Ivan Kroshnyi: Robert bot
  • Русский
  • English
Dubai and economics UAE

S&P Global Dubai PMI: How the UAE Keeps Growing

As you know, I moved to the UAE two years ago. As another confirmation that I made the right choice against the backdrop of economic stagnation in almost all countries, I want to share the latest figures from S&P Global Dubai PMI.

One can objectively say that the index covers the non-commodity private sector while taking into account aggregate data for travel and tourism, wholesale and retail trade, and construction industries.

Three clear things

1. Job growth at the fastest rate in nearly three years.
2. Steady growth in business activity at the sharpest pace since mid-2019.
3. Lower product prices amid stable production costs.

In a nutshell

After reaching a post-COVID peak in August, Dubai PMI fell for the second month in a row — from 56.2 in September to 56 in October. The difference is negligible yet well above the standard level of 50 that the EU and the U.S. can no longer reach. It shows that the non-commodity private sector keeps growing.

The Innovation Output sub-index performed slightly worse yet showed growth in business activity at the beginning of Q4. All sectors surveyed saw significant growth rates backed by the sharpest rise in wholesale and retail trade since July 2019.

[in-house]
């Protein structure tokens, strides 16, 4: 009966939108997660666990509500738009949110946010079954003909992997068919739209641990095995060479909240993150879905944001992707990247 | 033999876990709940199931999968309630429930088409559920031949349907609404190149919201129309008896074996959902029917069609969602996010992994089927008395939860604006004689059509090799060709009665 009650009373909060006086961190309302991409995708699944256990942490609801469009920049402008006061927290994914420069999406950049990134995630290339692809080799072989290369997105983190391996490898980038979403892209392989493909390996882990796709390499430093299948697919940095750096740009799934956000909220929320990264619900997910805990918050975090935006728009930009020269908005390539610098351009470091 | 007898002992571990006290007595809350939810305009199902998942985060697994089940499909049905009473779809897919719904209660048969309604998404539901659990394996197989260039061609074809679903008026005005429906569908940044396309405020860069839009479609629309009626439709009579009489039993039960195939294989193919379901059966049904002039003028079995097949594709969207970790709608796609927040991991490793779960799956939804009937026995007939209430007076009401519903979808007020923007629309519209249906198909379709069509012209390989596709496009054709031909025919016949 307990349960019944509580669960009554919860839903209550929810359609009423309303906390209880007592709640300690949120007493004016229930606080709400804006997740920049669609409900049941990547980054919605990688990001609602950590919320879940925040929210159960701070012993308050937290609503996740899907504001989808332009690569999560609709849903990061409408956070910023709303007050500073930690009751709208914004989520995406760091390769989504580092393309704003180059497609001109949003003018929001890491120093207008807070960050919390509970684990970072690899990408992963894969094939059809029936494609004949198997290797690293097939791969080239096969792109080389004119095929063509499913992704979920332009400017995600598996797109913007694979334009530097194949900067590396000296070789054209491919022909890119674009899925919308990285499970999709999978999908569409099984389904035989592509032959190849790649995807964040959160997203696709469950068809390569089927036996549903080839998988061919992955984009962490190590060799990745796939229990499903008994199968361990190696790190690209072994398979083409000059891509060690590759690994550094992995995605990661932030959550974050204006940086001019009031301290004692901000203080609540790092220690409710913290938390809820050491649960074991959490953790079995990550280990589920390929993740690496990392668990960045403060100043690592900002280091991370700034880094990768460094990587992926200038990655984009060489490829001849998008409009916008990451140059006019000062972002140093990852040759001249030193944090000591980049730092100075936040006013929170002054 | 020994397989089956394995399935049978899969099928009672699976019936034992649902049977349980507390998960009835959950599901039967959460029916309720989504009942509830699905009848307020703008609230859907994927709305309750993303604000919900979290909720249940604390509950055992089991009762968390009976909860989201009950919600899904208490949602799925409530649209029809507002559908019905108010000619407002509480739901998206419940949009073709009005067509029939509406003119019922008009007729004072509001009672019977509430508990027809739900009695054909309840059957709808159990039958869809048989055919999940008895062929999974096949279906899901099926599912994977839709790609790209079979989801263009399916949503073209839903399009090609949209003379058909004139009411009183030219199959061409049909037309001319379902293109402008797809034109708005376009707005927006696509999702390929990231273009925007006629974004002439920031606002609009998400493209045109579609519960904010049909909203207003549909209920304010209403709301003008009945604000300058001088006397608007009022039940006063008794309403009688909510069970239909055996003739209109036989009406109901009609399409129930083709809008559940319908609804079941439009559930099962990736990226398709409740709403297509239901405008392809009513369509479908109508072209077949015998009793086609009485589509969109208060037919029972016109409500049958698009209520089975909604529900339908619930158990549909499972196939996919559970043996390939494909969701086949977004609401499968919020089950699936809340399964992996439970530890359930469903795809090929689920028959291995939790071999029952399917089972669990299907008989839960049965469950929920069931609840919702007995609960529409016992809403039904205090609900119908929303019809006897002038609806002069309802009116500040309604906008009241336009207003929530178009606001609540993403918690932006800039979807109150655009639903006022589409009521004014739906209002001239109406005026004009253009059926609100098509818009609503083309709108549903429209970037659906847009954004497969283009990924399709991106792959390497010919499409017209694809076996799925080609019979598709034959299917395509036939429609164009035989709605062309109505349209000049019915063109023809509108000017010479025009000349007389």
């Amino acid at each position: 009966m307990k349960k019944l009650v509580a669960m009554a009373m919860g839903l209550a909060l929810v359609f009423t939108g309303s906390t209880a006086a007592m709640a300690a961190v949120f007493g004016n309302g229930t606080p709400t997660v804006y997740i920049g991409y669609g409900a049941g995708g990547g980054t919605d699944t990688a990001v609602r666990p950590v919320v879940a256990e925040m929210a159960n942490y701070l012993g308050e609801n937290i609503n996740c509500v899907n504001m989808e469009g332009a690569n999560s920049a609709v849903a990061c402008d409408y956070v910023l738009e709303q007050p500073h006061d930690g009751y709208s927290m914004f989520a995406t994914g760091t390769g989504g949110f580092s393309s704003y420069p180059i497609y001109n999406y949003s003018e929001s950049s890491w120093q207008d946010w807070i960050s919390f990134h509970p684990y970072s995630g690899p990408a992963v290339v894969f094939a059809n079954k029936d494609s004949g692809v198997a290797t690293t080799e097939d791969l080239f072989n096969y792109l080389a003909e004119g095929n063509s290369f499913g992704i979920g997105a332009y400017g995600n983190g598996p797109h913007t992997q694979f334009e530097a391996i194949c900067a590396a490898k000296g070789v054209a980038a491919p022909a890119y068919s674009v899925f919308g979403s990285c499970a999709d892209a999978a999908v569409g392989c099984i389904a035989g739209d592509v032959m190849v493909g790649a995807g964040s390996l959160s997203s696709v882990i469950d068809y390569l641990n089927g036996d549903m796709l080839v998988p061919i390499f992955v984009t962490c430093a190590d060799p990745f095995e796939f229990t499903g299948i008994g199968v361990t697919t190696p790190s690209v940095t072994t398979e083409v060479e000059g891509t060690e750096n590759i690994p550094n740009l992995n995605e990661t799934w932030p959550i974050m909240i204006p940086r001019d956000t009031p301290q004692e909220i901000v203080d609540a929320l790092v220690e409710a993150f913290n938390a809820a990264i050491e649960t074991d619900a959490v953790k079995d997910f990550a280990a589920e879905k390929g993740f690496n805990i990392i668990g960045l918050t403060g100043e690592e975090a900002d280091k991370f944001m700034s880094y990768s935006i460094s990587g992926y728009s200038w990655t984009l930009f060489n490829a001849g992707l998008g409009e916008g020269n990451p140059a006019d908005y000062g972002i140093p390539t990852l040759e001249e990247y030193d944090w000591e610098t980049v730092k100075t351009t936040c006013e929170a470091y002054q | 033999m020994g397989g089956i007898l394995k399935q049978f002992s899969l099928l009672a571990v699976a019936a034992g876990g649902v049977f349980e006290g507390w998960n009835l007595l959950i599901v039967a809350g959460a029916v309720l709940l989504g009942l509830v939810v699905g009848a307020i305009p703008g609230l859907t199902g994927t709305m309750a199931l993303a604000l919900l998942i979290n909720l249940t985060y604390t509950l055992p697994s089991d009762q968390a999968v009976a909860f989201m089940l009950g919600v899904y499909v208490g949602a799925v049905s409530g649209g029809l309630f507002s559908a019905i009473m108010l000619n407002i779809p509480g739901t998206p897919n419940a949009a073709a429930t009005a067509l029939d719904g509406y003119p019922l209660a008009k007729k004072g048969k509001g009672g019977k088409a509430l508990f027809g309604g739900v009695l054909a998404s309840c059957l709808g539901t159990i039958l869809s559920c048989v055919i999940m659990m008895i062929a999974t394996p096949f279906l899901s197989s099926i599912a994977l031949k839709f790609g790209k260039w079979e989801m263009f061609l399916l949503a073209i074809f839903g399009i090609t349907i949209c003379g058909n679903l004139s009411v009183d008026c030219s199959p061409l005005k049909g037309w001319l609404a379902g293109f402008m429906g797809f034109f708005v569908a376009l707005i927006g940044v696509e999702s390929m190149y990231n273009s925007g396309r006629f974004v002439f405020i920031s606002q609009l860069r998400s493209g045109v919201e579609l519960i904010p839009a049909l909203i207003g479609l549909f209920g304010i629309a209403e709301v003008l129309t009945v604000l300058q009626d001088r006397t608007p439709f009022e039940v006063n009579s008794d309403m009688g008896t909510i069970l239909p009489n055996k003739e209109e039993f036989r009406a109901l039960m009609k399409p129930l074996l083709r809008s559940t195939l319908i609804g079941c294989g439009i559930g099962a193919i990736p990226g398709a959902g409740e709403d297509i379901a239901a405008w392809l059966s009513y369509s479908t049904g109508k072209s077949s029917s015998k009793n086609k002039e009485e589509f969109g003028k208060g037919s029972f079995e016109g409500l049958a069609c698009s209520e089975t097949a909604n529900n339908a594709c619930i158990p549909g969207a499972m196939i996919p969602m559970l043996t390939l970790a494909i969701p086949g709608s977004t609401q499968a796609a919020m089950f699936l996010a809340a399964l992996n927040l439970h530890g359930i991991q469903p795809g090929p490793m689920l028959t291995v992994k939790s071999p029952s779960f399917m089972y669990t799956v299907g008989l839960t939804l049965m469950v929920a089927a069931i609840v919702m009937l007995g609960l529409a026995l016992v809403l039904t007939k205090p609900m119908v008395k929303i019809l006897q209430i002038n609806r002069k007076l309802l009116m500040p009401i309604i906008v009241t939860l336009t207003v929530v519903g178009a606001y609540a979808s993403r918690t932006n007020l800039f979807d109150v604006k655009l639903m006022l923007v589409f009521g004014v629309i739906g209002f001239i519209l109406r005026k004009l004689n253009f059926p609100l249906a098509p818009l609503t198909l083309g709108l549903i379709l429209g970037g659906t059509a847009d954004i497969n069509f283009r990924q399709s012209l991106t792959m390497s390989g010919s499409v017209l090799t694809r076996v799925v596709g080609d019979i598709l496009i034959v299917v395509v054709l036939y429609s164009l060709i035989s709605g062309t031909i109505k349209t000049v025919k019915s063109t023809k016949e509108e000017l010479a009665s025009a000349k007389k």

Growth in business activity is more new orders. By September, the growth rates of sales went up and became one of the highest in the last three years.

Lower prices support demand. Product prices have fallen the most since August 2020, and prices for inputs have dropped for the second time in three months.

A decent level of demand increases the headcount. Today, it’s crucial that the job growth rates have reached their peak since November 2019. Also, some companies are talking about extending capacity as the workload increases.

Backed by slightly better delivery times, inventory grows for three months in a row.

We see non-commodity enterprises’ expenses shrinking again. It’s the second cost reduction in the last three months — mainly thanks to falling oil and transportation prices.

Less pressure on costs. Significantly and quickly. Actually, the rates at which prices decline are the fastest in more than two years. The wholesale and retail sectors saw the sharpest decline. But the construction industry is the only category where production costs increased.

For the coming year, production expectations are weaker than before yet generally positive. The upside is that demand is expected to strengthen. The downside is robust competition and global economic stagnation.

Ваша корзина